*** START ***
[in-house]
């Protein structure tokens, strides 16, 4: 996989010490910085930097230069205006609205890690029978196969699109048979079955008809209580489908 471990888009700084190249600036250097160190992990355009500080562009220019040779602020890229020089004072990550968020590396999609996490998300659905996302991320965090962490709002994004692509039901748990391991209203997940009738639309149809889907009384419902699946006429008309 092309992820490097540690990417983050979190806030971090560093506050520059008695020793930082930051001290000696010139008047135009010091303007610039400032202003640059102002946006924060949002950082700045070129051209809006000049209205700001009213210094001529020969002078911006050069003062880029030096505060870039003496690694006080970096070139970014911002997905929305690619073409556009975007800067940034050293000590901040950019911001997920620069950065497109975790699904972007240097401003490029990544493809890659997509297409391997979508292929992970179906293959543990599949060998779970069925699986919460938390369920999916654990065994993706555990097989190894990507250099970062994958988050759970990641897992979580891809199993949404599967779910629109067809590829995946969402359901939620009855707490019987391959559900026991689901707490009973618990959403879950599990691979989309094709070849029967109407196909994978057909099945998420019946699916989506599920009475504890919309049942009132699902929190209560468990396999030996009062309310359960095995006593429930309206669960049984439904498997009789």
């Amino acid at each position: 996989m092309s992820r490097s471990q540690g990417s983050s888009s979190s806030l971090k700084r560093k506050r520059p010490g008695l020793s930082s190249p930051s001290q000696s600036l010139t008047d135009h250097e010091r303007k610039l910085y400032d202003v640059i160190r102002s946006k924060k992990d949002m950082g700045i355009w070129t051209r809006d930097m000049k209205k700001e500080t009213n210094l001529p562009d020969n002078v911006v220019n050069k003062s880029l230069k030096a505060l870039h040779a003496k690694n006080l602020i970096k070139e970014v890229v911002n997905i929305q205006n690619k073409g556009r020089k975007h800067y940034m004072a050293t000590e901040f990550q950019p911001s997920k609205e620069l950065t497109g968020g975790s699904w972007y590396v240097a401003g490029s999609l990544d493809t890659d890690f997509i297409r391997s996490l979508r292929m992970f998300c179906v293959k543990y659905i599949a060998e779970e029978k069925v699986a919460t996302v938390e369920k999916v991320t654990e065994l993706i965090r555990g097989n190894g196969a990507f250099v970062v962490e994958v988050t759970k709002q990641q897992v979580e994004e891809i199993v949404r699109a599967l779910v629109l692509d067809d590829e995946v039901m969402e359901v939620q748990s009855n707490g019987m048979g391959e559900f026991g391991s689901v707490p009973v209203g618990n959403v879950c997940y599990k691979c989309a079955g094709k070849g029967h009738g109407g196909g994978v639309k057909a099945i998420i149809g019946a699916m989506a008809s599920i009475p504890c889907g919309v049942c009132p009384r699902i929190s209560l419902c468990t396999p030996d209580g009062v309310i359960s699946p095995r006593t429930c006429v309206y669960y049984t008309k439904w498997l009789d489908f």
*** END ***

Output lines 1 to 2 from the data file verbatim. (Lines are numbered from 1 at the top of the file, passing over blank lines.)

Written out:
[in-house]
């Protein structure tokens, strides 16, 4: 996989010490910085930097230069205006609205890690029978196969699109048979079955008809209580489908 471990888009700084190249600036250097160190992990355009500080562009220019040779602020890229020089004072990550968020590396999609996490998300659905996302991320965090962490709002994004692509039901748990391991209203997940009738639309149809889907009384419902699946006429008309 092309992820490097540690990417983050979190806030971090560093506050520059008695020793930082930051001290000696010139008047135009010091303007610039400032202003640059102002946006924060949002950082700045070129051209809006000049209205700001009213210094001529020969002078911006050069003062880029030096505060870039003496690694006080970096070139970014911002997905929305690619073409556009975007800067940034050293000590901040950019911001997920620069950065497109975790699904972007240097401003490029990544493809890659997509297409391997979508292929992970179906293959543990599949060998779970069925699986919460938390369920999916654990065994993706555990097989190894990507250099970062994958988050759970990641897992979580891809199993949404599967779910629109067809590829995946969402359901939620009855707490019987391959559900026991689901707490009973618990959403879950599990691979989309094709070849029967109407196909994978057909099945998420019946699916989506599920009475504890919309049942009132699902929190209560468990396999030996009062309310359960095995006593429930309206669960049984439904498997009789």